If you wanted to go straight up to the maximum 15 mg dose of tirzepatide, this is what your titration plan would look like:

Month 1 – 2.5 mg
Month 2 – 5 mg
Month 3 – 7.5 mg
Month 4 – 10 mg
Month 5 – 12.5 mg
Month 6 & onwards – 15 mg

1) How do semaglutide and tirzepatide work?

When we eat food, our gut releases hormones that help the body regulate hunger and blood sugar levels. One of these hormones is GLP-1.

GLP-1 improves insulin function to lower blood sugar levels and delay gastric emptying, decreasing appetite.

GLP-1 also communicates with the brain’s appetite control centre, the hypothalamus, to lower food-seeking behaviour.

Another hormone released from the gut is GIP. GIP helps regulate blood sugar levels and helps our fat cells ‘absorb’ more energy from the bloodstream, which prevents fat from being stored in the liver or pancreas.

GIP also communicates with the brain and is believed to have a similar role to GLP-1 in lowering hunger.

So, both GLP-1 and GIP are hormones released in response to food and signal to the brain to lower hunger and food-seeking behaviours.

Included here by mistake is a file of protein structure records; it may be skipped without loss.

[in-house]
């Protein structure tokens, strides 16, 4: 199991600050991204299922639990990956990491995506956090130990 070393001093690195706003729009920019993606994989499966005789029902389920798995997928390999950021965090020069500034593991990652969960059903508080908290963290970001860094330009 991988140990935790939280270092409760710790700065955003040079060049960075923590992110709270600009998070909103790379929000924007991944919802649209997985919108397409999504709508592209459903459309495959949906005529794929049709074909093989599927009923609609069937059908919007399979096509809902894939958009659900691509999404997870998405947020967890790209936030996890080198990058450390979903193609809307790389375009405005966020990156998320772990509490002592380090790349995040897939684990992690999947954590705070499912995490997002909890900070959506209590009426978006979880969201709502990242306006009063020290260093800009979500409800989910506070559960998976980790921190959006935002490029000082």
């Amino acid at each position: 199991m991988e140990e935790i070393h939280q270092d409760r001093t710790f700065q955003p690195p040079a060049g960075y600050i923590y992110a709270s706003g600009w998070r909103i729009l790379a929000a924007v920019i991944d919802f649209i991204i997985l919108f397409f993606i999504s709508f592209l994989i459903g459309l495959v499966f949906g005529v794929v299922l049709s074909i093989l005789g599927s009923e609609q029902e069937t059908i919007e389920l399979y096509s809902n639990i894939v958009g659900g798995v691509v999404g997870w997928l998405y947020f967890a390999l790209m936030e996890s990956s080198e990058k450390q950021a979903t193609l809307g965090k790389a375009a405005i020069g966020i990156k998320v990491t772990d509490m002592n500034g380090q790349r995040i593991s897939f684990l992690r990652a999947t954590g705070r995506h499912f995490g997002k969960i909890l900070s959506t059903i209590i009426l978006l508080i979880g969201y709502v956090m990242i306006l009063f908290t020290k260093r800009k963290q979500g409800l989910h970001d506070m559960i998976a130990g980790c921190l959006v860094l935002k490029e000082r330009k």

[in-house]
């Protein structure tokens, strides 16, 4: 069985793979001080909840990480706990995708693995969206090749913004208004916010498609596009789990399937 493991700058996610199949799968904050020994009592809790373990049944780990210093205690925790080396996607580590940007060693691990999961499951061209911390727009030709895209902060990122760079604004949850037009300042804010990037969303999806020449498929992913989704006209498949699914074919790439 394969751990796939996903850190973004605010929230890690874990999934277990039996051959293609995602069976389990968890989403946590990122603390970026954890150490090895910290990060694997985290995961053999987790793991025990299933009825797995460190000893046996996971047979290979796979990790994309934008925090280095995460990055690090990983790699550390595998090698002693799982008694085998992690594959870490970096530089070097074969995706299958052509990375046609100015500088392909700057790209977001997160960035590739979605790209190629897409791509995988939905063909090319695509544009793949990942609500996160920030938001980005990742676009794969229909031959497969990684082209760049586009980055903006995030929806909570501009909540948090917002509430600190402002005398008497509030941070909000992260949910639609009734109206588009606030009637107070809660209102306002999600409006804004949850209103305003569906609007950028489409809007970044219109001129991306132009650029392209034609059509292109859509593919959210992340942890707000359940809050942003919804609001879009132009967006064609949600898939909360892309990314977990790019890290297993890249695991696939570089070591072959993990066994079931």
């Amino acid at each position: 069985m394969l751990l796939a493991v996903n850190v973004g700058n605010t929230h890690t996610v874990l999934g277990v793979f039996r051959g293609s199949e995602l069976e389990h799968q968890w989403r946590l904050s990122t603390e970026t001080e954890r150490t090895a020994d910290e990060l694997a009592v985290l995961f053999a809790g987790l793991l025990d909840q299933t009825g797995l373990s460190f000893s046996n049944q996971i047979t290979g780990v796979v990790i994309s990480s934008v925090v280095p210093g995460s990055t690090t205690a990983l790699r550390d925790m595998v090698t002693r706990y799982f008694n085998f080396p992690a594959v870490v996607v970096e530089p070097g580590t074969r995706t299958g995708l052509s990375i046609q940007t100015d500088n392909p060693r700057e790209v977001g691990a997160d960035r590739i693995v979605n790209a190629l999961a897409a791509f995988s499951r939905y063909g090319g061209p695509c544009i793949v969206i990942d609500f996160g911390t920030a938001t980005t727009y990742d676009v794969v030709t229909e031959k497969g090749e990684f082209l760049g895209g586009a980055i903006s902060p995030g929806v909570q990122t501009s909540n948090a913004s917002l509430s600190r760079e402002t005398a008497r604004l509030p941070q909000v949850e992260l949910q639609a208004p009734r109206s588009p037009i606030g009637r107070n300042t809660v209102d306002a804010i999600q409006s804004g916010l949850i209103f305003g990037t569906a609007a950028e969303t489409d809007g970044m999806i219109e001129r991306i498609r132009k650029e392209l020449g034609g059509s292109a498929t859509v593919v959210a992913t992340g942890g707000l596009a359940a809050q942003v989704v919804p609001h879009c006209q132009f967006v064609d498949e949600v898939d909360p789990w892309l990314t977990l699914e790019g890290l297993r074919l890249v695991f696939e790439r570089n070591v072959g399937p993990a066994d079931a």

However, both hormones are removed from our blood quickly after being released. For example, after two minutes, 50% of the GLP-1 released from the gut in response to a meal is removed from the blood.

This short lifespan means that the effects of GLP-1 and GIP on lowering hunger are often short-lived.

How semaglutide works

Semaglutide is known as a GLP-1 receptor agonist as it mimics the actions of the hormone GLP-1. Semaglutide is about half as potent as the real GLP-1 hormone produced in the gut.

However, semaglutide has been developed to last longer in the blood and provide a sustained effect of lowering hunger, helping people eat less and lose weight.

After 4-5 weeks on semaglutide, the semaglutide in the blood reaches a level known as its ‘steady state’. This means its levels will be consistent and stable rather than rising and falling.

How tirzepatide works

Tirzepatide is also known as a GLP-1 receptor activator, as it mimics the actions of the hormone GLP-1. Tirzepatide is about a quarter as potent as the GLP-1 hormone produced by the gut.

However, tirzepatide has the additional function of mimicking the hormone GIP. Because of this additional action, tirzepatide is known as a dual-action GLP-1 and GIP receptor agonist.